Marysville, VA – After six months of planning and debate, the renovation of Caldwell University’s new Black dorm was completed in three hours. The newly renamed Color Residence Hall is likely the first residence hall in the country to split students by skin color, but nobody was willing to read any of those awful, racist historical documents from earlier than 2019 to confirm.
With a $6.4M budget and a planned construction phase of 3 years, this quick renovation was quite a surprise.
“I was ready to work in a construction zone for the next few years,” residence dean Sean Lafferty said, “I fully expected that even 3 years would be a miracle, but 3 hours? Somebody above must’ve realized that there is a lot of value in a labor of love.” Lafferty tapped his Marx shirt with his palm while grinning.
The project, already having spent $4M of its $6.4M grant on architectural designs, structural review, ecological review, aesthetic review, inclusion and diversity review, social justice review, ethical experimentation review, certificate of need review, carcinogen review, educational impact review, disparate impact review, total impact review, financial justification, and the inaugural poetry slam, had to be substantially reduced to meet budget. The resulting plan allowed a scant $2.4M to repaint the dorm’s signage.
“It was a street fight to get the name right for our Black Dorm project,” said residence hall student liaison Justitia Wills, “We had so many klansmen and white supremacists trying to tell us to name it after racist whites like Frederick Douglass and Thomas Sowell. We couldn’t even earn a moment’s peace from them when deciding what description to use for the people and kin who will reside here. They tried to convince us to use exclusive terms like ‘POC’ and ‘Black’. In the end, we won. We settled on a simple name that respects all oppressed people and otherkin. ‘Color Residence Hall’.”
Color Residence Hall is the culmination of an ongoing initiative at Caldwell to counteract oppression by providing the best opportunities to Black and Brown students before whites can be their rapacious selves. Color was planned to be the premier student housing on campus, with a lazy river, an IBLAX theater playing Black produced movies 24/7, and an inclusive food court staffed only by whites so that they can feel what it’s like to be servile.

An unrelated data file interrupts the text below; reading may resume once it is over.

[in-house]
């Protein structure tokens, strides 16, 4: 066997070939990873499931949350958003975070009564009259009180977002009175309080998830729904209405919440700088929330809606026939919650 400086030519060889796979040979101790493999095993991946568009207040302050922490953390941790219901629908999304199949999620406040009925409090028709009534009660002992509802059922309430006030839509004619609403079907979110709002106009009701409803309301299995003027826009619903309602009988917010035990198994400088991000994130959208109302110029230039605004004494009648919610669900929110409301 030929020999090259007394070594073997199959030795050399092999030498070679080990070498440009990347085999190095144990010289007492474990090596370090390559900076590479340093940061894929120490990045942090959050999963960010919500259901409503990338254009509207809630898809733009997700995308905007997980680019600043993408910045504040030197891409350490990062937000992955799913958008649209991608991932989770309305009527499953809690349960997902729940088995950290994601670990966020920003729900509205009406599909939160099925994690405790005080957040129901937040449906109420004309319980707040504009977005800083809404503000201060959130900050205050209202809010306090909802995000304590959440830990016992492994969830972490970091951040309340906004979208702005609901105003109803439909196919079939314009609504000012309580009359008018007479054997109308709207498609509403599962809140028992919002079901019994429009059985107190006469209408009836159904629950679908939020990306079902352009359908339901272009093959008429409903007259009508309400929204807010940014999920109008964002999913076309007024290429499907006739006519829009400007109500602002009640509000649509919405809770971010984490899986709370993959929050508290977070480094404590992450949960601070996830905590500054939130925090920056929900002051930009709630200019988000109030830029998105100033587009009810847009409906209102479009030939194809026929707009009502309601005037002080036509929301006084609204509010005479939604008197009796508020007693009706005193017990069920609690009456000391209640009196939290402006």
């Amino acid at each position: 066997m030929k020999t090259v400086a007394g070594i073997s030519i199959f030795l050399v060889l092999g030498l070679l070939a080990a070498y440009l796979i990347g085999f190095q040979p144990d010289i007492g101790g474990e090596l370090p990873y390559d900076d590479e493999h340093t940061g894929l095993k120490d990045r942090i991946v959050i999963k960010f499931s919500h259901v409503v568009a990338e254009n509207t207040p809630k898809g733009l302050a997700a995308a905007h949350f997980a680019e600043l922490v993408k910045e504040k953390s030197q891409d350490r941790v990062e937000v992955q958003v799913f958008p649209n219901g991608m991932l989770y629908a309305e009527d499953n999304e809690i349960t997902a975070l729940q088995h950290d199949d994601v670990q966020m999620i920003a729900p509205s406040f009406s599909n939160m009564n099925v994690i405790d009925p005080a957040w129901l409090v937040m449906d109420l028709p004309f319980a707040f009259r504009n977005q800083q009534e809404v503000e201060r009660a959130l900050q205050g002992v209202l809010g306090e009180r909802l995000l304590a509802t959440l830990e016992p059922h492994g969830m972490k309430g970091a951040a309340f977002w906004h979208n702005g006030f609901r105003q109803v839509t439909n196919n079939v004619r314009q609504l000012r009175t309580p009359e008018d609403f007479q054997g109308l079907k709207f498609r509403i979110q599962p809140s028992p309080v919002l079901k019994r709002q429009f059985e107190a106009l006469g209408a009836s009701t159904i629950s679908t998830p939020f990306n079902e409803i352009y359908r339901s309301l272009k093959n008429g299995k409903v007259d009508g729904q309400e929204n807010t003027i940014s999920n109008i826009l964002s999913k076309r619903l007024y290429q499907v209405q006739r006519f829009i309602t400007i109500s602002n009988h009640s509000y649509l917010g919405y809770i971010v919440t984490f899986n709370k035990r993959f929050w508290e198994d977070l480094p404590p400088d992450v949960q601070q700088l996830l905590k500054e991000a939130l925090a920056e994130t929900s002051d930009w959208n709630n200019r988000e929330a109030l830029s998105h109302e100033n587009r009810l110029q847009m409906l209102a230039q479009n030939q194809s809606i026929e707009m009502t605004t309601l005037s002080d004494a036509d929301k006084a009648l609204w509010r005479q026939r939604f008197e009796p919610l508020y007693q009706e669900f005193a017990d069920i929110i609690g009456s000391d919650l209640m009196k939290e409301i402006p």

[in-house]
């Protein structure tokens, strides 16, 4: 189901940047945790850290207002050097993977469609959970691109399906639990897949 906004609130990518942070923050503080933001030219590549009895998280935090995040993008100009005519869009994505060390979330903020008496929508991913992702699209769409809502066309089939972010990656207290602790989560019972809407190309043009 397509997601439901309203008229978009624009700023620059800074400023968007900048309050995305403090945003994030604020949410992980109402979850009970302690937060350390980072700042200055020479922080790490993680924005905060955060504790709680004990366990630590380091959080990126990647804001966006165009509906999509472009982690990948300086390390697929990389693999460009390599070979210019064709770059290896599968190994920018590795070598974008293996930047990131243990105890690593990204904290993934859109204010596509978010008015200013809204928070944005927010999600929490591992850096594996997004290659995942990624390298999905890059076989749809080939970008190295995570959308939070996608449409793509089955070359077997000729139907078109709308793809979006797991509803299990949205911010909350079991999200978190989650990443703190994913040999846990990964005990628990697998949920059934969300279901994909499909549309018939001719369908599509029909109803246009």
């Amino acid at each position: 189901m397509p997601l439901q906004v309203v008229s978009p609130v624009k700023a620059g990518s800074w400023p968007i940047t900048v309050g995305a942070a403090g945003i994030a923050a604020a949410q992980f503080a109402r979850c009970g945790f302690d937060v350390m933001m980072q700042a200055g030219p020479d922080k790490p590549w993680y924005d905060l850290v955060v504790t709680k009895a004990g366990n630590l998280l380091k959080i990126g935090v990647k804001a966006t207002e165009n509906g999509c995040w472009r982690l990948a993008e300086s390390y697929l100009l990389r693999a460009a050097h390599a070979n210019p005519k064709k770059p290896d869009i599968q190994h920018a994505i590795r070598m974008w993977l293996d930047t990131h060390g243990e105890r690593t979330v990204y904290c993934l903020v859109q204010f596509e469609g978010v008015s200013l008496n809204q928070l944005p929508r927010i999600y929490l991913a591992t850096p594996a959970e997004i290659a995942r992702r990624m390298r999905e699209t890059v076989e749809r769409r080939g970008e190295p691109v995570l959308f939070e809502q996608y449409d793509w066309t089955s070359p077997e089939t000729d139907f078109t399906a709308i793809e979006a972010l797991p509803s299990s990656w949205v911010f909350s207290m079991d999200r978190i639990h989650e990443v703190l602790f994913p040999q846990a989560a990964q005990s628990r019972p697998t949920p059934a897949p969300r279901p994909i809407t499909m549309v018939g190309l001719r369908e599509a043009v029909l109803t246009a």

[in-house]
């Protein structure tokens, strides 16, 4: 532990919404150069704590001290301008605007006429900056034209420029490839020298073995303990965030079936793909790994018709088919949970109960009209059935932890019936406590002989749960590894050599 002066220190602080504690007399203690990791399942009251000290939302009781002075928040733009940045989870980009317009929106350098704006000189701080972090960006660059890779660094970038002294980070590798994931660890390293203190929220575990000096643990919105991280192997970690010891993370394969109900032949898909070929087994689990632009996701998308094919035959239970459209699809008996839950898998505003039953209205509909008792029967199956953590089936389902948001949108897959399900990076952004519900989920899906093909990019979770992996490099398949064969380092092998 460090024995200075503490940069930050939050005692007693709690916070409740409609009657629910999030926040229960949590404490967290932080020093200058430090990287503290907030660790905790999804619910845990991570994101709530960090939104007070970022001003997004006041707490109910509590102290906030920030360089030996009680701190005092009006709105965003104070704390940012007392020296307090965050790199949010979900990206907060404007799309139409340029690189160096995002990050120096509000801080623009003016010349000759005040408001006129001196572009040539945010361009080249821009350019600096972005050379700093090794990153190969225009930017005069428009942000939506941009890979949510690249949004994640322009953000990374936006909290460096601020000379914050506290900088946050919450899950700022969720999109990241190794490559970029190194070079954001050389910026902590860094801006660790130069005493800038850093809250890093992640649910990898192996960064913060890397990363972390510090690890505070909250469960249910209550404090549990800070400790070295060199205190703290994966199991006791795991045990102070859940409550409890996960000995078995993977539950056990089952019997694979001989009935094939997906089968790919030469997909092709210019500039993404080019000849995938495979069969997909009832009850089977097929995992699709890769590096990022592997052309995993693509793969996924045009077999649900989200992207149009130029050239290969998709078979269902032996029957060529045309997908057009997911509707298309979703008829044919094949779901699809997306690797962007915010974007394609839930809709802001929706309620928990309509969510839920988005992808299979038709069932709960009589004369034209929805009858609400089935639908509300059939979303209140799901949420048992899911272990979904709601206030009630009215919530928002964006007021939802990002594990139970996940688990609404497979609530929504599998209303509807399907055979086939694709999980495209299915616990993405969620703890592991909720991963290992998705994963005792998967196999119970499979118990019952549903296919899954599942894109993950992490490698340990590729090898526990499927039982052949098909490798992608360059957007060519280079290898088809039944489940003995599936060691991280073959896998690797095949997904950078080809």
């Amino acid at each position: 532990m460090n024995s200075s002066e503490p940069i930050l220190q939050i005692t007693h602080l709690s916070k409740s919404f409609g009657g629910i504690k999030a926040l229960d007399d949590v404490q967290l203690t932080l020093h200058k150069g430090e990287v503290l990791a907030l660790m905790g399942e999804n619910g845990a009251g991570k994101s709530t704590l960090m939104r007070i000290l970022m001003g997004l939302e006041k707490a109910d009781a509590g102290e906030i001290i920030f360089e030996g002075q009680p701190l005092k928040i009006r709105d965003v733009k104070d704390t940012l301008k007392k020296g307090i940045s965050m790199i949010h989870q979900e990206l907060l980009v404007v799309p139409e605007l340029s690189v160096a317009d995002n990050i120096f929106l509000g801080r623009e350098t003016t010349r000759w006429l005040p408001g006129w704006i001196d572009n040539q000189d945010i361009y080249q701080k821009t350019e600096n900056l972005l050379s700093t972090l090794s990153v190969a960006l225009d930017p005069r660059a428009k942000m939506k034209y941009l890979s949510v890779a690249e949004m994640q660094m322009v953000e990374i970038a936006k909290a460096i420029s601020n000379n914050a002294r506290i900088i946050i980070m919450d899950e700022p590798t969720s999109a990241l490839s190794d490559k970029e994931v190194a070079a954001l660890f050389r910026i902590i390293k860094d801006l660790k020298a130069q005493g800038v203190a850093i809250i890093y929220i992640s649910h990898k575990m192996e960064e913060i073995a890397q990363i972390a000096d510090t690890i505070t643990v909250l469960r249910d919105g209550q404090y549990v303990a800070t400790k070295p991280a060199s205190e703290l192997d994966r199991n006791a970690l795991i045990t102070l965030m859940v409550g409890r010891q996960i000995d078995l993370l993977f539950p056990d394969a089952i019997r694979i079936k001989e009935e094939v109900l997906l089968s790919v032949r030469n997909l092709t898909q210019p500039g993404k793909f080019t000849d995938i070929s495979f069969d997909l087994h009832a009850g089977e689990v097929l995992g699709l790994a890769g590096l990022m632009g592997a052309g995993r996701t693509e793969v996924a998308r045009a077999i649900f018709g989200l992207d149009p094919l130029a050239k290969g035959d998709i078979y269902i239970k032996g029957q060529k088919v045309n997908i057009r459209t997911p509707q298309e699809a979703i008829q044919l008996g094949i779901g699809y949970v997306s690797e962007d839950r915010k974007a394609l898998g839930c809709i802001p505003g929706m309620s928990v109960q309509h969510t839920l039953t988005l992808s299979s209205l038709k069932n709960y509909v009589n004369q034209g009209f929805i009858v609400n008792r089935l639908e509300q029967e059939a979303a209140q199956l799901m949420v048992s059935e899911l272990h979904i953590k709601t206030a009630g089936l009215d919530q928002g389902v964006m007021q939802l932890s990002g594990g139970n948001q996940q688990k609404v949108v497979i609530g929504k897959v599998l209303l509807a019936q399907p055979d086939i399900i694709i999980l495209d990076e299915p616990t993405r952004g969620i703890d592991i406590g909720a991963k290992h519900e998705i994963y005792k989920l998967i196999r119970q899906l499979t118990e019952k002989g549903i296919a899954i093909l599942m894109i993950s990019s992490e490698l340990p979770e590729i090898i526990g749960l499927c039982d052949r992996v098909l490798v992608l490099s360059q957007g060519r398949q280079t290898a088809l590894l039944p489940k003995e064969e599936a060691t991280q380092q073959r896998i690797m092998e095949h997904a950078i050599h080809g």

However, with the budget overruns, it is unclear whether the full glory of Color will ever be achieved. At least for now, a glimmer of paint shines like a beacon toward the inclusive future.
The hero of our story, painter Jorge Ramirez of Ramirez Paint and Restoration, is a surprisingly small and quiet man. For a miracle worker, he was very personable.
Ramirez described his feat to us in technical terms, hiding his brilliance behind painting jargon.
“I was just, uh, hired to strip the signs, prime them, and repaint them with the new name,” he said, “the building was built 70 years ago in the 1950’s, yes? There were many layers of paint, and it took a couple hours to get through the top layers without destroying the wood. When I got to the bottom layer, I saw that it says ‘Colored Residence Hall’. I, uh, by accident, strip the E-D off, and the loud girl who hire me walked by and say that it was finished. I did the same to the other signs and then I was done.”
Ramirez, who earned a $15M early completion bonus by finishing nearly 3 years early, has been adopted as the patron saint of the residence hall. Plans have begun to erect a statue of Ramirez where students recently pulled down a statue of Ernest Caldwell, the school’s founder, because he was white and old and probably owned slaves or tweeted something racist.
UPDATE: Just hours after the first meeting to plan the construction of the Ramirez statue, it has been announced that the project will be canceled after it was found that Ramirez had posted an anti-LGBT picture on Facebook in 2013. The picture, ostensibly of his nephew’s baptism, included a piece of hate literature known to bigots as ‘The Holy Bible’. Ramirez Painting and Restoration is now under a national boycott.